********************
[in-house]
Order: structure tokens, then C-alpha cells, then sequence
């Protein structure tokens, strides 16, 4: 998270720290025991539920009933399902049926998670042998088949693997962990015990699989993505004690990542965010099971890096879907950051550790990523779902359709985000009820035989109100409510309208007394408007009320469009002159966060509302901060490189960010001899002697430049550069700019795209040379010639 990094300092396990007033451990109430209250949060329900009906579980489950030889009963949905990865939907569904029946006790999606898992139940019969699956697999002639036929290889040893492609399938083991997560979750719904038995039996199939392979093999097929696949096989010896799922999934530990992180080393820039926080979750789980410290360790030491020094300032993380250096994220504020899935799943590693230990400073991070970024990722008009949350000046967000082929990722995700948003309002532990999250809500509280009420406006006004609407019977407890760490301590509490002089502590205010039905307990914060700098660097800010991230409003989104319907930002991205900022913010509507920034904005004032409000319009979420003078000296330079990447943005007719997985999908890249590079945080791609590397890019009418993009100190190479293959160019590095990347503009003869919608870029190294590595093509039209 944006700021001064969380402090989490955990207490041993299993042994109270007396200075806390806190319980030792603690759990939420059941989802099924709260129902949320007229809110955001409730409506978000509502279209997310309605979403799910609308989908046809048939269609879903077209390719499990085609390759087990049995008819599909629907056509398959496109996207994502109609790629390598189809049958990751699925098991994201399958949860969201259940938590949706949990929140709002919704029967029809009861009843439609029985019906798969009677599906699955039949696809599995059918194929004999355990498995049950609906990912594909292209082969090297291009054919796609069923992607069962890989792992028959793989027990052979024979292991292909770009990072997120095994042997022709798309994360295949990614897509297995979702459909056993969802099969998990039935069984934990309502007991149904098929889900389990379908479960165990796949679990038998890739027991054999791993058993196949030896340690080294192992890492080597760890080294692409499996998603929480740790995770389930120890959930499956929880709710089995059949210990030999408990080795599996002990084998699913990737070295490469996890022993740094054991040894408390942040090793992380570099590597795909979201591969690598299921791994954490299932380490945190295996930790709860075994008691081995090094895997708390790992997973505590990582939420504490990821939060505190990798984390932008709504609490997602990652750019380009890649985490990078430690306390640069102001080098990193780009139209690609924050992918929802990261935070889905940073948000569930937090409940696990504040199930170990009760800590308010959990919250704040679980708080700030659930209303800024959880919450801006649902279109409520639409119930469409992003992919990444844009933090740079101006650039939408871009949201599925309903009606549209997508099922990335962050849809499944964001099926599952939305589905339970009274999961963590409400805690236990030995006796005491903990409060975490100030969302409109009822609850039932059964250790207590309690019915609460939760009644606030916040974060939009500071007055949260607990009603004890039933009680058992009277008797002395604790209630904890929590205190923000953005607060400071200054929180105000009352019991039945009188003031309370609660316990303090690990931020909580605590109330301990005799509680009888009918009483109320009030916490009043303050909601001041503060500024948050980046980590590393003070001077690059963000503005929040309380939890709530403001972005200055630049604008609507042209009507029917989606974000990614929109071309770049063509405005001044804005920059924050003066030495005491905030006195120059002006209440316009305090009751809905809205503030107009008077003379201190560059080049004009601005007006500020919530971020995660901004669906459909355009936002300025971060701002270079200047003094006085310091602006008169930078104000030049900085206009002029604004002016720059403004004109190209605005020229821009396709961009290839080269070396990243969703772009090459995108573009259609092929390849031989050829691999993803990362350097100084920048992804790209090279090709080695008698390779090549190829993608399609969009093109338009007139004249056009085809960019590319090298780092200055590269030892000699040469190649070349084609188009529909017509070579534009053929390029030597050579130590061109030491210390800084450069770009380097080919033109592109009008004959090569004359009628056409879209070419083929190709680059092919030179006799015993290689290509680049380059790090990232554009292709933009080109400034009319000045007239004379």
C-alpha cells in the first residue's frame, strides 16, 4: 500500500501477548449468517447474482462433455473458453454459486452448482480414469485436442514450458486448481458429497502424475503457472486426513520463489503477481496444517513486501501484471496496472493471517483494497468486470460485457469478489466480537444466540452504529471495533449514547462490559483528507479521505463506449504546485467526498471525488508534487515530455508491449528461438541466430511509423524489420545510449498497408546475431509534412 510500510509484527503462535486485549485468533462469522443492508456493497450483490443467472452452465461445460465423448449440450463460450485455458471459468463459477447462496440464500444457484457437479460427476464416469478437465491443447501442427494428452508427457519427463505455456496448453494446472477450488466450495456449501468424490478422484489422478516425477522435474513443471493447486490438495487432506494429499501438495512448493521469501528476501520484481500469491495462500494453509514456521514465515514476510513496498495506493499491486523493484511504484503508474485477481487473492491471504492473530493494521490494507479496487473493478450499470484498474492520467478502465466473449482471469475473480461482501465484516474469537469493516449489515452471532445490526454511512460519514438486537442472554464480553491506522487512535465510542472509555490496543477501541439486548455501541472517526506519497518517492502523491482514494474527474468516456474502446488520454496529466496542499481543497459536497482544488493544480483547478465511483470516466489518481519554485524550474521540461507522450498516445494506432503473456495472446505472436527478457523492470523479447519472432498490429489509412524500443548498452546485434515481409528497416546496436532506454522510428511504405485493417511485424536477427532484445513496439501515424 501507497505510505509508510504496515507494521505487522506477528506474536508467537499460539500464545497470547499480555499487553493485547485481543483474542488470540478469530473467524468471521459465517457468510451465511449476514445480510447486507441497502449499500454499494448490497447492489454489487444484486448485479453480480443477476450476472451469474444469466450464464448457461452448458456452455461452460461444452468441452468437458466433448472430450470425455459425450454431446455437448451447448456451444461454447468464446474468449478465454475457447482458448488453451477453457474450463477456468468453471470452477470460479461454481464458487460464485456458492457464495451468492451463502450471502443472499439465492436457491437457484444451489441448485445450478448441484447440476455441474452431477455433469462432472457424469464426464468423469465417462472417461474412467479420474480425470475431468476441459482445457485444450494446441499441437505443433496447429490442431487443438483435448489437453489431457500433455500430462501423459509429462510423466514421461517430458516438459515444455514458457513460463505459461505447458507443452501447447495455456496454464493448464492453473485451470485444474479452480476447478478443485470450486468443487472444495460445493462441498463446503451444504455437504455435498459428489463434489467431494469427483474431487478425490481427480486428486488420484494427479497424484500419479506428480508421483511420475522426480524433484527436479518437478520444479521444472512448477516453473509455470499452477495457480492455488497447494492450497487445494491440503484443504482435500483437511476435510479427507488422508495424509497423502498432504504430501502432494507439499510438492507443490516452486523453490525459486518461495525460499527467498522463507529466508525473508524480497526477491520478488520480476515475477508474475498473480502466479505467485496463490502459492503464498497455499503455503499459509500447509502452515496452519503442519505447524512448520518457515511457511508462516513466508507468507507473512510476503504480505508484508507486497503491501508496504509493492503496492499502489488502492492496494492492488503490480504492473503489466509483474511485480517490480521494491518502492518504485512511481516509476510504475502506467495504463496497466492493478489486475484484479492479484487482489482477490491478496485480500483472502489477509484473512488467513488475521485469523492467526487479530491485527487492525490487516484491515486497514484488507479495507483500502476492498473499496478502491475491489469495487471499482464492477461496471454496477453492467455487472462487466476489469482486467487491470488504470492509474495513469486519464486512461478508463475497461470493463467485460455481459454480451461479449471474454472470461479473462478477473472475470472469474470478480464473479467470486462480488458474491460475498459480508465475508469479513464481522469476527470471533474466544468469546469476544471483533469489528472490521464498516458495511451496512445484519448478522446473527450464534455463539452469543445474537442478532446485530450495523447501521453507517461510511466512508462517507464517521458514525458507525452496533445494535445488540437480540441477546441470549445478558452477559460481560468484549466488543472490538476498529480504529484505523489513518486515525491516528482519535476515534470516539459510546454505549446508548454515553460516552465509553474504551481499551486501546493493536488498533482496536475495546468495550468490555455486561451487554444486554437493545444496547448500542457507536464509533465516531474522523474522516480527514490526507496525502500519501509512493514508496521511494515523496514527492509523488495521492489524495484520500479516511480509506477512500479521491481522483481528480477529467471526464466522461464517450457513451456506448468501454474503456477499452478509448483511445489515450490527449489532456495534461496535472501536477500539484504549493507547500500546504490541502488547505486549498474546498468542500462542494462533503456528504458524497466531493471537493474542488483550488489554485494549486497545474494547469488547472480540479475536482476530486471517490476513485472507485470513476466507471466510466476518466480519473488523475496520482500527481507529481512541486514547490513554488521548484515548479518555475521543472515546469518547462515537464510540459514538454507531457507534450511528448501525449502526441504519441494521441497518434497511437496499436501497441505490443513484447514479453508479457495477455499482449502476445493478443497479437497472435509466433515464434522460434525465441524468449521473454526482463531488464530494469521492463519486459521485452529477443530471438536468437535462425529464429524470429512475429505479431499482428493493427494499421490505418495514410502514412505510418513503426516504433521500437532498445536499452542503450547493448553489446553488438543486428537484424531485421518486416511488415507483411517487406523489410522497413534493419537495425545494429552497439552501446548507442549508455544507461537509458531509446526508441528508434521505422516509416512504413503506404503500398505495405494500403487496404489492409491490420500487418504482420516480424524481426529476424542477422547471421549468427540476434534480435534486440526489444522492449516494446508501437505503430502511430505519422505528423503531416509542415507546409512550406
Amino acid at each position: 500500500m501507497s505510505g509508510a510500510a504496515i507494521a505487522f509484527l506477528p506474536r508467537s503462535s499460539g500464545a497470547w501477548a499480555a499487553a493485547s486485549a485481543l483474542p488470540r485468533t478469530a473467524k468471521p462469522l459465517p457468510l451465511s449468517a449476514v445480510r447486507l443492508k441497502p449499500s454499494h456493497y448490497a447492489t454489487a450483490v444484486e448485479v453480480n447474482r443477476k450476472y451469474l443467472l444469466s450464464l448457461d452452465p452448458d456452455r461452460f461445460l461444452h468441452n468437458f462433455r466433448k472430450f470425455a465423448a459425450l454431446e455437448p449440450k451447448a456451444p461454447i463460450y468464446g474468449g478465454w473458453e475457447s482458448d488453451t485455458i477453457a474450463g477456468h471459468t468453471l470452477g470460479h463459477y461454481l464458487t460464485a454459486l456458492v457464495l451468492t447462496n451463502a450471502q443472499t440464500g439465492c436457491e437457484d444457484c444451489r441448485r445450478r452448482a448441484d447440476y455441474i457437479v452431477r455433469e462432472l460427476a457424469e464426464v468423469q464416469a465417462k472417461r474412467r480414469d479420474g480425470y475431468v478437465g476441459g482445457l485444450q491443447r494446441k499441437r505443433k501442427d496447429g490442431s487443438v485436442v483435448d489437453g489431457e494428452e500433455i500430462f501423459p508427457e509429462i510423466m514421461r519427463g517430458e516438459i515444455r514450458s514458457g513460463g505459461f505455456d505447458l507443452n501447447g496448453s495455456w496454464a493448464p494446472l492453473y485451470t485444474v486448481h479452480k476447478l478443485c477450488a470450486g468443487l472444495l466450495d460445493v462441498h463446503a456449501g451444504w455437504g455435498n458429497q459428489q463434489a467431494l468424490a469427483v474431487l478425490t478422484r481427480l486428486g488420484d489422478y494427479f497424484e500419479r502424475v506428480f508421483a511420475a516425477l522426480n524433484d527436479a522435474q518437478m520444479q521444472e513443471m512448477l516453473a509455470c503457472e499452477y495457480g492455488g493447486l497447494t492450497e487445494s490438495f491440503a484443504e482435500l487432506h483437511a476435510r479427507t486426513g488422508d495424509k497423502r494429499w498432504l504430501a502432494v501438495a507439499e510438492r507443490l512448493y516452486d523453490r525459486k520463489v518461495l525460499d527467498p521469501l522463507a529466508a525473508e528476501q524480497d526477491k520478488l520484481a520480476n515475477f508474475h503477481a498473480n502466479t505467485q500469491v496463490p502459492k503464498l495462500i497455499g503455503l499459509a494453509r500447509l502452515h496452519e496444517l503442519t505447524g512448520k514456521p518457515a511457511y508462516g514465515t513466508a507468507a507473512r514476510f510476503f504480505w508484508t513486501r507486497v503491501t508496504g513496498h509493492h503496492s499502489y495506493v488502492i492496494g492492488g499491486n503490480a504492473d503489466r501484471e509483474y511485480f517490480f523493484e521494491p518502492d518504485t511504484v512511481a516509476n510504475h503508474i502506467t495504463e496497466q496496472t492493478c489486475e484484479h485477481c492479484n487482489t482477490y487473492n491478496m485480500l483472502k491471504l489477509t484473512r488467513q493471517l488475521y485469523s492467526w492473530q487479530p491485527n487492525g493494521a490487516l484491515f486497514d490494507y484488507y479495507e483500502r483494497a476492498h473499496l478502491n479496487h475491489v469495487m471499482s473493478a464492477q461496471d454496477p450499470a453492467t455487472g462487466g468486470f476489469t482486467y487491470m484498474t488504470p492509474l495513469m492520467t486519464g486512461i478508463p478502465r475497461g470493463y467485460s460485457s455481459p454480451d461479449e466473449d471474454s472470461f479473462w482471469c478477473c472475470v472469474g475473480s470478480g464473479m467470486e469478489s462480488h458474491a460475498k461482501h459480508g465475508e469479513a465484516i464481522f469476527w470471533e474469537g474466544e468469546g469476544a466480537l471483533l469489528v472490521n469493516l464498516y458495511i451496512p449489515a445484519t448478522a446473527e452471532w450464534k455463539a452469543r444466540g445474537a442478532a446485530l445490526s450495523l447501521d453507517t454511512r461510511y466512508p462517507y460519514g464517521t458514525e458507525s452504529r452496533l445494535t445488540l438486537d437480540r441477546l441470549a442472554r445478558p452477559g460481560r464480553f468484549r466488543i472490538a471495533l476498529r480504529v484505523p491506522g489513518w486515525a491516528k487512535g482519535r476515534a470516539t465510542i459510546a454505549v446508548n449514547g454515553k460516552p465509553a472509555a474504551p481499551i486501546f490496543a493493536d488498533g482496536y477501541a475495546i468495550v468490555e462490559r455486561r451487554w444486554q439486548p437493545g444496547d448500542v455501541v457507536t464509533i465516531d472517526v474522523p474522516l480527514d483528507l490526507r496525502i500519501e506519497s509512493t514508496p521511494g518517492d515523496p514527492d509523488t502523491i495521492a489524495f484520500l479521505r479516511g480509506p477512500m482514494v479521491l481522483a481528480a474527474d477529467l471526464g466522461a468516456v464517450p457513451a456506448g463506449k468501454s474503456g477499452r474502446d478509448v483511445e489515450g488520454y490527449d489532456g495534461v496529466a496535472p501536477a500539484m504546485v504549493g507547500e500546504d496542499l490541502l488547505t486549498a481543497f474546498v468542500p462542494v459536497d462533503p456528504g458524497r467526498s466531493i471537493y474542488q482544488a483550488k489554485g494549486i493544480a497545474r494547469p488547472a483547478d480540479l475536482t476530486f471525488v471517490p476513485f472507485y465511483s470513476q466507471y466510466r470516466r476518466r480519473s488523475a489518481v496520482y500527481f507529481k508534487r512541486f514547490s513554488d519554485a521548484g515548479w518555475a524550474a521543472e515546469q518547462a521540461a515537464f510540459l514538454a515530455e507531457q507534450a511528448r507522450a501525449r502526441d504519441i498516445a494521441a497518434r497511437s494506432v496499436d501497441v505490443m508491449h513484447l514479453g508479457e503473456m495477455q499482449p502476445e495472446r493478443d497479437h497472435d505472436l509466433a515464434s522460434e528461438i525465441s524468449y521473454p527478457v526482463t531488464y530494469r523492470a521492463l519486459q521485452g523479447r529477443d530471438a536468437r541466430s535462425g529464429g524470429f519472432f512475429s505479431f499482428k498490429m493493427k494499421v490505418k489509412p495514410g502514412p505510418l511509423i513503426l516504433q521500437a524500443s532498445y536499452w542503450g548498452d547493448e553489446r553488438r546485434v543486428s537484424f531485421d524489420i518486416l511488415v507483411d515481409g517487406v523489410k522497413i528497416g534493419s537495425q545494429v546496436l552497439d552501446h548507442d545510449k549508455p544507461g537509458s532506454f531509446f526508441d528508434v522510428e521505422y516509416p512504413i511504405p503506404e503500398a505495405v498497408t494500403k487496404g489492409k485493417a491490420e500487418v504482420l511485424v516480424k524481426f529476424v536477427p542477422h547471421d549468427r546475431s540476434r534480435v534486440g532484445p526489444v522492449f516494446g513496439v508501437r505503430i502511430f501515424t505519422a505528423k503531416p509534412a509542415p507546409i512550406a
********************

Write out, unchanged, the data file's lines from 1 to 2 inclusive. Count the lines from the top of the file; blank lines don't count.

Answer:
[in-house]
Order: structure tokens, then C-alpha cells, then sequence